$ systemctl start rpcbind
On our distro which has systemd, we can start the service like this:
$ systemctl start ypserv
To confirm that the service is running, you can use the rpcinfo command.
$ rpcinfo -p | grep ypserv
Editing the Makefile
The make command is responsible for preparing the list of files that need compilation and the required program for compilation for each of them.
The make command compiles a file called Makefile.
Taking this concept to work on NIS is straightforward. In this case, a series of text files need to be converted into a database format. We want a tool that will re-convert any files that have been changed. We can use the make command.
The Makefile is in /var/yp directory. This file contains all the shared files by the NIS server.
Let’s discuss the options in the Makefile.
If you plan to have NIS slave servers, you will need to tell the master Linux NIS server to push the resulting maps to the slave servers. Change the NOPUSH variable to false if you want to have support for slave servers.
Keep in mind that you need to list the hostnames of your slave servers in /var/yp/ypservers file and ensure to list a corresponding entry in the /etc/hosts file.
Min UIDs GIDs
Every user on Linux has a user id and group id. You can get your id by typing the id command and gid command respectively.
You can set the minimum permissions for the files that will be shared via NIS using MINUID and MINGID like this:
Merging shadow passwords with real ones
The Linux NIS server can be used to authenticate their users, NIS server will automatically take the encrypted field from the /etc/shadow file and merge it into the NIS shared copy of /etc/passwd.
You can do this using the MERGE_PASSWD option:
Merging group shadow passwords with real ones
The /etc/group file allows passwords to be applied to group settings. Since the /etc/group file needs to be publicly readable, most distros have taken to support shadow group files /etc/gshadow.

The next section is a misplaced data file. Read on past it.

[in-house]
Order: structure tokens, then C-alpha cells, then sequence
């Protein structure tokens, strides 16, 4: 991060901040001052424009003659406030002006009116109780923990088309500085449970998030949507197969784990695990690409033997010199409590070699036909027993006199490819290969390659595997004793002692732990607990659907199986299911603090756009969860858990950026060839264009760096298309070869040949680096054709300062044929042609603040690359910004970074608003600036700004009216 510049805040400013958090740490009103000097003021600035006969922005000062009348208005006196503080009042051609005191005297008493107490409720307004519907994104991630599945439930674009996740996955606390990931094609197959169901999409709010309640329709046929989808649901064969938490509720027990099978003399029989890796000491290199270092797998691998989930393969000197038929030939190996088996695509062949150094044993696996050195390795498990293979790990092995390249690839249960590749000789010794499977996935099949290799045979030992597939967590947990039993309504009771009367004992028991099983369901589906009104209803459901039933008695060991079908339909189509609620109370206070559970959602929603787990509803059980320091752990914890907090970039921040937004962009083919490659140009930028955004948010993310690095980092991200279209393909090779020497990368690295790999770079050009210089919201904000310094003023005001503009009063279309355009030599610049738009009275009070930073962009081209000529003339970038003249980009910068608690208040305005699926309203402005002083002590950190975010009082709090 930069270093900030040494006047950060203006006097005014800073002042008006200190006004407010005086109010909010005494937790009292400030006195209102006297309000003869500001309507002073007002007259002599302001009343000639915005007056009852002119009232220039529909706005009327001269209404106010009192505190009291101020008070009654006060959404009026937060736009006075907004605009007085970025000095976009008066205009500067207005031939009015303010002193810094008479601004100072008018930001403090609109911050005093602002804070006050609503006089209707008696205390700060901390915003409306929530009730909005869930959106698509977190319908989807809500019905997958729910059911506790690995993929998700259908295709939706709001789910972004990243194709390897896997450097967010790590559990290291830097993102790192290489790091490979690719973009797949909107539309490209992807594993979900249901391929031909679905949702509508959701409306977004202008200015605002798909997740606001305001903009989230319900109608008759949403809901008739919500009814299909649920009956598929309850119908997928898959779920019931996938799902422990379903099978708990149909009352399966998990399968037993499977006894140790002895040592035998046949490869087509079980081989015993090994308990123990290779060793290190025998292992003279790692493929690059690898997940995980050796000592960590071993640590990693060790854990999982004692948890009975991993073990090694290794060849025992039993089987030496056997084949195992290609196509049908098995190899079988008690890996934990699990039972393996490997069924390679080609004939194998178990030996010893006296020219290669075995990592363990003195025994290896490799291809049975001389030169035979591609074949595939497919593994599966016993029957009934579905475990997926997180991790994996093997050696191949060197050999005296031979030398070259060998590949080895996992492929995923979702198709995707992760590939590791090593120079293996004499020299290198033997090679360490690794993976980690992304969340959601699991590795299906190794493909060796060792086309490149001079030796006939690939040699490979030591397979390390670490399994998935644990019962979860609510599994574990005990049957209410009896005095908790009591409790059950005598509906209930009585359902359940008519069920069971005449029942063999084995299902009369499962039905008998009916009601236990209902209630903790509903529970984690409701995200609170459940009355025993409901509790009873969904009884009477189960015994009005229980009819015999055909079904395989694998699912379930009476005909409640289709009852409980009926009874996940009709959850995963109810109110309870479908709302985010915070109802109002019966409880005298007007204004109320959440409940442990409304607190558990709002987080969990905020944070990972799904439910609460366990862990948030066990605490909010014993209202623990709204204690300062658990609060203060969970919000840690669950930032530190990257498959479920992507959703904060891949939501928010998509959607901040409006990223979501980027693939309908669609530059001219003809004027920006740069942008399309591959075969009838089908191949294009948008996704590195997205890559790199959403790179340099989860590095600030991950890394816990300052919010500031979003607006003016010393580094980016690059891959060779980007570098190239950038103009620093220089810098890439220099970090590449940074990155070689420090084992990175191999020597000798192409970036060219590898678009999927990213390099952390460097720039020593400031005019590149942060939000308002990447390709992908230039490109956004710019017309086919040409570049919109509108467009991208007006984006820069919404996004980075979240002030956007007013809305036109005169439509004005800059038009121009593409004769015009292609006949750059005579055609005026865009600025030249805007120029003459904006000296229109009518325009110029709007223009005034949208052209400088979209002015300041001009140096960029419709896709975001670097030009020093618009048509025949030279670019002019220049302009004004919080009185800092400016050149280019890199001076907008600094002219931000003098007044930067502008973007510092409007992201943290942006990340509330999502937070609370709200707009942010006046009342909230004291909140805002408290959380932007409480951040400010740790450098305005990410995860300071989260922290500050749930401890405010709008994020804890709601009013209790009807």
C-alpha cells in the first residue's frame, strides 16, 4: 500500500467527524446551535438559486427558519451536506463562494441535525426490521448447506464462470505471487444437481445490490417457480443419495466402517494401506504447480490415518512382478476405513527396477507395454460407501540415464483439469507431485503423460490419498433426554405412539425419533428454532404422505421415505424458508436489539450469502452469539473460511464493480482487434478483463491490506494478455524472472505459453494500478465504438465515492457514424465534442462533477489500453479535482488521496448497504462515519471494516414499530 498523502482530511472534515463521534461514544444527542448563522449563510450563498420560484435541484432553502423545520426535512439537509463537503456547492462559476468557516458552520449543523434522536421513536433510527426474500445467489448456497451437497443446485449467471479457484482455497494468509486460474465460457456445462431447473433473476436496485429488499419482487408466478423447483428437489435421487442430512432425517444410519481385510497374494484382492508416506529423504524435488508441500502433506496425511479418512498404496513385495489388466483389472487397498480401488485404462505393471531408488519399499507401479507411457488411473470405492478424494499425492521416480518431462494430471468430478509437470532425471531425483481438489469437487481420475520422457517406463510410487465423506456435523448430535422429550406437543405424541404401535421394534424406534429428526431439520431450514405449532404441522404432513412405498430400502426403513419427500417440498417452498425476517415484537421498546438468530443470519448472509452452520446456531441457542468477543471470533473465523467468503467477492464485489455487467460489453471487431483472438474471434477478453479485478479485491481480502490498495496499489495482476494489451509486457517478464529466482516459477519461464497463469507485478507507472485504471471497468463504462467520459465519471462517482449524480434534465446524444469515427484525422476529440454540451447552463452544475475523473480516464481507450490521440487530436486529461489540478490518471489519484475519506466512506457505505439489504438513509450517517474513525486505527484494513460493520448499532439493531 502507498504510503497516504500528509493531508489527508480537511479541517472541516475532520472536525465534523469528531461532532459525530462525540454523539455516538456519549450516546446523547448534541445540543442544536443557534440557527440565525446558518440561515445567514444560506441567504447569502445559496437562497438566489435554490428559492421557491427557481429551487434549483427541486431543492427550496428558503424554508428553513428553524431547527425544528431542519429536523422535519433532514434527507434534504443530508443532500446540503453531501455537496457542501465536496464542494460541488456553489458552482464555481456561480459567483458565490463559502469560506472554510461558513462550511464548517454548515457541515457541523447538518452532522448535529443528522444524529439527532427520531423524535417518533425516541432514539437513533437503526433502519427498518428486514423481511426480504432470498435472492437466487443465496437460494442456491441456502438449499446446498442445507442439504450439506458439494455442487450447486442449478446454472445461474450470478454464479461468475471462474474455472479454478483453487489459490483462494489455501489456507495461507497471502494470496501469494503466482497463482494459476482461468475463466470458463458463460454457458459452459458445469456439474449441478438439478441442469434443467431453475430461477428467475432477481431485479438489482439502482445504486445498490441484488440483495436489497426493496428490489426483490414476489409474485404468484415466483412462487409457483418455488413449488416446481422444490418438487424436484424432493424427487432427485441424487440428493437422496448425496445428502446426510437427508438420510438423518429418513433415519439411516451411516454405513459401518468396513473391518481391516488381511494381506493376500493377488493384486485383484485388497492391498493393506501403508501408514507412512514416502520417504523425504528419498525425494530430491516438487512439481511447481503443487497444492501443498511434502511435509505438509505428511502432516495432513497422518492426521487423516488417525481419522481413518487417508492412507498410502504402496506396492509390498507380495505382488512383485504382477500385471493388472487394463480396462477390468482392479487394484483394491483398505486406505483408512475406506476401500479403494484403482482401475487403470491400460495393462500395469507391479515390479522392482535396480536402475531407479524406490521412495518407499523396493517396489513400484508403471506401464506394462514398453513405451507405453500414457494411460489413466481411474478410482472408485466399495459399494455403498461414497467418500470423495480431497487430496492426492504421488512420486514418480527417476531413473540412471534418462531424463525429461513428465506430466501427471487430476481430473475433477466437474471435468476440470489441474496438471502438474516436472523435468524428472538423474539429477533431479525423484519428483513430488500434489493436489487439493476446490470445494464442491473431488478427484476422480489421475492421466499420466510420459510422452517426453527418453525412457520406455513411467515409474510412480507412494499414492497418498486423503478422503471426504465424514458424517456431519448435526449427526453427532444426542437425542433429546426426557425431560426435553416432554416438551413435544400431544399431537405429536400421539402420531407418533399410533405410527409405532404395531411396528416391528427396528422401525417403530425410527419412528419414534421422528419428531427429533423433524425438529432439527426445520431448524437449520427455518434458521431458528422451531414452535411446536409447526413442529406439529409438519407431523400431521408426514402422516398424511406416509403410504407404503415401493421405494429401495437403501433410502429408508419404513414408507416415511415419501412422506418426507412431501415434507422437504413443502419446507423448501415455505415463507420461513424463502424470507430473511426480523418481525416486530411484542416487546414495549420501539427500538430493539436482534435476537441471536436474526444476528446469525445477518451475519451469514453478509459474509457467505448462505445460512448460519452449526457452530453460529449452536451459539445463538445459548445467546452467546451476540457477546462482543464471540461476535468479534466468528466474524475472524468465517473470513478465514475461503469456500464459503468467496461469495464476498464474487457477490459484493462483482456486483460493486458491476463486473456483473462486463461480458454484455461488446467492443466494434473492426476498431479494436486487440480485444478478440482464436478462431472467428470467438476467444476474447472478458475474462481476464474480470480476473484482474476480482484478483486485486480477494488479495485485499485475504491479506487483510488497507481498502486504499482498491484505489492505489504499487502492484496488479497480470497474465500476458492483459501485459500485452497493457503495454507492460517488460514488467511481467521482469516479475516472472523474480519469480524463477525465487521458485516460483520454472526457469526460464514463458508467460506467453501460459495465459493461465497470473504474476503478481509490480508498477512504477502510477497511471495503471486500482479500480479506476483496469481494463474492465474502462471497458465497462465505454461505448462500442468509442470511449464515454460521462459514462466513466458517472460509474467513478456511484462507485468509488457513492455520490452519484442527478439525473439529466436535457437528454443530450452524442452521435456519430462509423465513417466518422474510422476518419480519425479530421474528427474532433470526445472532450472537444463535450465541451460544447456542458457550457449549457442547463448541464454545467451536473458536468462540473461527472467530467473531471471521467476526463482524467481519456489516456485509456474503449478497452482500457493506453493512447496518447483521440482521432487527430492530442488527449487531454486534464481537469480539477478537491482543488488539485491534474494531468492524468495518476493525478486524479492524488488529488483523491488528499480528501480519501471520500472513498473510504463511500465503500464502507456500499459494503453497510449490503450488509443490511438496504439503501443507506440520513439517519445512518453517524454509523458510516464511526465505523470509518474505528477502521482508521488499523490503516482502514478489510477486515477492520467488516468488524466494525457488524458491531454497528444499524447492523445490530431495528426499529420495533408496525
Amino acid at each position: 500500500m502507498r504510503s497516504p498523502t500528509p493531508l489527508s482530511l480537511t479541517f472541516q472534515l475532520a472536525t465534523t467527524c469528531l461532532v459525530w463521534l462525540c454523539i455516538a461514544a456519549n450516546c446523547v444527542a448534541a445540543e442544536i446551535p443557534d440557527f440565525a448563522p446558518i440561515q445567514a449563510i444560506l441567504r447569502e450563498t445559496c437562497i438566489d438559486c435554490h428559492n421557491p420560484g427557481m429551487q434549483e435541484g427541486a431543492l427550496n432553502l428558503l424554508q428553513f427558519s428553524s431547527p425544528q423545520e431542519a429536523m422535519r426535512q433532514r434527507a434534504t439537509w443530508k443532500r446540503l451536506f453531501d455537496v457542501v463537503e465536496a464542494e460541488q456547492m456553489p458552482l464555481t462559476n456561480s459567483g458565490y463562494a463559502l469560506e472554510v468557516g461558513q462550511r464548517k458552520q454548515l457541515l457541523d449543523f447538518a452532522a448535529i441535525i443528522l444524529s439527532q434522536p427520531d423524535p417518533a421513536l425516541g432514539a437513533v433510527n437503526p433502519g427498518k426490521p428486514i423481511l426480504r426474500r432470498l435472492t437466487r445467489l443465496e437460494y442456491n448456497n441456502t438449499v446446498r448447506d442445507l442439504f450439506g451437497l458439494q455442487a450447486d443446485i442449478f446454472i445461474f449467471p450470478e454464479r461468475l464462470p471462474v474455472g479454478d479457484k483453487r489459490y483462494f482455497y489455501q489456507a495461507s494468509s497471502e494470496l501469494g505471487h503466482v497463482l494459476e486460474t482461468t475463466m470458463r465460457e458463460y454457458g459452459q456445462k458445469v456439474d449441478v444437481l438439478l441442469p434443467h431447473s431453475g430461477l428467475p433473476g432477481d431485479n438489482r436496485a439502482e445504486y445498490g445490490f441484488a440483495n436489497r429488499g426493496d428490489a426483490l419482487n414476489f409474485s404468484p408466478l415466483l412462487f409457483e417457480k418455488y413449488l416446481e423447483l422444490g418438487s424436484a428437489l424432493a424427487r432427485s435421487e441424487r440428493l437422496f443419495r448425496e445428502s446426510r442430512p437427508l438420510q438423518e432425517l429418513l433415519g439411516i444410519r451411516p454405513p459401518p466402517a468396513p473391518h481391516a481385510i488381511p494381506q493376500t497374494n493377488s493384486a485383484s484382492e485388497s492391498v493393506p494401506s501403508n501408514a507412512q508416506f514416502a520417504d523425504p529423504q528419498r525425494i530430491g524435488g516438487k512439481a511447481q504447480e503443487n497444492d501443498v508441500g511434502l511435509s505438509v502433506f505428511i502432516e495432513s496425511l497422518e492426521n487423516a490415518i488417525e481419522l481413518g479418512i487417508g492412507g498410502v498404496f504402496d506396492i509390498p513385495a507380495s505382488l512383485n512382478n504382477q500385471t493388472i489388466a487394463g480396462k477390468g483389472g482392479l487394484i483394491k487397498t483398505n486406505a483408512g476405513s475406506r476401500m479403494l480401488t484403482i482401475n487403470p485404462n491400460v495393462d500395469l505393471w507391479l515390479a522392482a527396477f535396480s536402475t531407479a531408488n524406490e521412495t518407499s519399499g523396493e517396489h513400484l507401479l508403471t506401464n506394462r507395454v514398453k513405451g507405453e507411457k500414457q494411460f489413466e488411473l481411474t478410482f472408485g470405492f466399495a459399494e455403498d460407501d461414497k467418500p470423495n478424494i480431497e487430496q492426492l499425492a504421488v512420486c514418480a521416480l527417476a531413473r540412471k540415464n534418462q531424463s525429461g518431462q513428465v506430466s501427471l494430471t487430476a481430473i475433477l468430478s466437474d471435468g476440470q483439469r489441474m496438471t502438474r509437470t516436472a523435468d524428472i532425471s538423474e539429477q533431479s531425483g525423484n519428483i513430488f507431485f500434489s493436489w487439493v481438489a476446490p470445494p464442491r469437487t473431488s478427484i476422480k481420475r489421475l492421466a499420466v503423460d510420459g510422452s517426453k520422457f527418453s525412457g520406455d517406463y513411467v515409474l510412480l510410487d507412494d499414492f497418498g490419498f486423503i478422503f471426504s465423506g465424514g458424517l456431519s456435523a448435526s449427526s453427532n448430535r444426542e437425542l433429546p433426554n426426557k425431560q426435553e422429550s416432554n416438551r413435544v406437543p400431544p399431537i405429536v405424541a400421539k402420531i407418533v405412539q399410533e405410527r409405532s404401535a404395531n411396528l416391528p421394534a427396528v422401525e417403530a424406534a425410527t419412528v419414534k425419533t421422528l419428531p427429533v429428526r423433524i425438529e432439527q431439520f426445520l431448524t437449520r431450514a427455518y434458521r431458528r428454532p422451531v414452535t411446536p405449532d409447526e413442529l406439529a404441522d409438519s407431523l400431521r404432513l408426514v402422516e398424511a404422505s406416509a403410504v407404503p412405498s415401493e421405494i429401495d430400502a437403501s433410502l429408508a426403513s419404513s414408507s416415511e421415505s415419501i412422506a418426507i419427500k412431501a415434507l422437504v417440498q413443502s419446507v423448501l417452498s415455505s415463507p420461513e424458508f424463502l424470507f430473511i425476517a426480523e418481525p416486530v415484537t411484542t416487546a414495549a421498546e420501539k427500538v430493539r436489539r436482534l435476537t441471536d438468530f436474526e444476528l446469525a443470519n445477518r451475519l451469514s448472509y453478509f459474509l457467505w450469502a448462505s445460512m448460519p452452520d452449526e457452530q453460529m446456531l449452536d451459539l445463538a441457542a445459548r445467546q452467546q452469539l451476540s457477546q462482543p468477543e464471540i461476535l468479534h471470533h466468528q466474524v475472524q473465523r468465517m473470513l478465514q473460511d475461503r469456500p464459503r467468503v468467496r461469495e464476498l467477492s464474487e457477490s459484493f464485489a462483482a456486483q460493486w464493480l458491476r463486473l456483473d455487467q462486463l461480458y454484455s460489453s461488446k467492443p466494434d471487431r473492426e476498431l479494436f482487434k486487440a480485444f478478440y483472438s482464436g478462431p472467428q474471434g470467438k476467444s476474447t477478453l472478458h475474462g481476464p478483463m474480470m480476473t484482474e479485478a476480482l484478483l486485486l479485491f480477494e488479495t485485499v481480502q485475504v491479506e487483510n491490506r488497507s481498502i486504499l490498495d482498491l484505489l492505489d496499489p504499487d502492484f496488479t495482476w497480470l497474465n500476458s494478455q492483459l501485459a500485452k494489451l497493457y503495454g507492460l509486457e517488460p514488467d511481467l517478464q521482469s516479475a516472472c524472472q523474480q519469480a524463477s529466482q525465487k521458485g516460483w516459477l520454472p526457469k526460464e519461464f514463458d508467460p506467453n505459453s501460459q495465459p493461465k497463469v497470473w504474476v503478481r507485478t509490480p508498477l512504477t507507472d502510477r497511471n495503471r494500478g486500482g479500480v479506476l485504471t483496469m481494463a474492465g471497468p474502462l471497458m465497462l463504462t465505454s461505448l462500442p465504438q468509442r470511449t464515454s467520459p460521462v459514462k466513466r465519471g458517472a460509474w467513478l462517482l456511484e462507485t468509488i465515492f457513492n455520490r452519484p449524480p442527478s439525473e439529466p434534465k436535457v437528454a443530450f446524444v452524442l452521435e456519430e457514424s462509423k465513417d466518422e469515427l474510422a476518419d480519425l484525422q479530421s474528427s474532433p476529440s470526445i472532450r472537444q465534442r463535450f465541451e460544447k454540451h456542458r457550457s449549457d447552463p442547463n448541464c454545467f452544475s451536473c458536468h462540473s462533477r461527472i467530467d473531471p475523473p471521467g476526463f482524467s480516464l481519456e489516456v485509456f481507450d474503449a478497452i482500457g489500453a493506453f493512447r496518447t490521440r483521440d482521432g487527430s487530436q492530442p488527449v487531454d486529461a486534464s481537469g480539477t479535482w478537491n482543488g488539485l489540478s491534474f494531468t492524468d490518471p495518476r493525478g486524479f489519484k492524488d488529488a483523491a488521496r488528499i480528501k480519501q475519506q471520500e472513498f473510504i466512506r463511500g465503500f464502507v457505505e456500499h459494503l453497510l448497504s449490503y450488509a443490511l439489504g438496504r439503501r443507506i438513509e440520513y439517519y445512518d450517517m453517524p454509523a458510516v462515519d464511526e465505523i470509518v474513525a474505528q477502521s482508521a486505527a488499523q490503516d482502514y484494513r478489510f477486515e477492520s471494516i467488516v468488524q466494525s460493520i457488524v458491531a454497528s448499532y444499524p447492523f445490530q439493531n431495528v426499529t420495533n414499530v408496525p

The option is called MERGE_GROUP:
In Makefile, there is an option that enables you to specify what you need to share; it is (all) option.
all: passwd group hosts services shadow networks
The option YPPWDDIR specifies the location of the passwd, group, and shadow files, so you don’t need to type the full path.
Initialize NIS server using ypinit
Once you’ve finished editing options in Makefile, you can initialize the NIS server like this:
$ /usr/lib64/yp/ypinit -m
You can use the -m option to initialize the server as a master server.
Or if you are using a 32bit system, the command will be:
This tool will ask about the secondary NIS servers if you have any.
The server will store these entries in the /var/yp/ypservers file.
Congratulations, now your NIS server should work OK, and your map will be on the secondary servers if you have any.
Configuring NIS client
On Red Hat based distros, you can install NIS client like this:
$ dnf -y install ypbind
On Debian-based distros, you can install it like this:
$ apt-get install nis
The /etc/yp.conf file is the configuration for the client-side daemon.
You can start ypbind now:
$ systemctl start ypbind $ systemctl enable ypbind
This file contains entries of facilities and their corresponding files and services that the system will use for searching.
passwd: files nis
This entry tells the server to search for password entries in the /etc/passwd file, and if the NIS server finds nothing, check the NIS server.
There are some useful tools that can help you manage the information in the database.
ypcat: You can use this tool to get data from the NIS server by extracting it from the NIS map.
ypwhich: gets the name of the Linux NIS server that is responding to your requests.
ypmatch: rather than grabbing the entire map, or you can search by key to get a specific entry.
I hope you find the post useful and interesting. Keep coming back.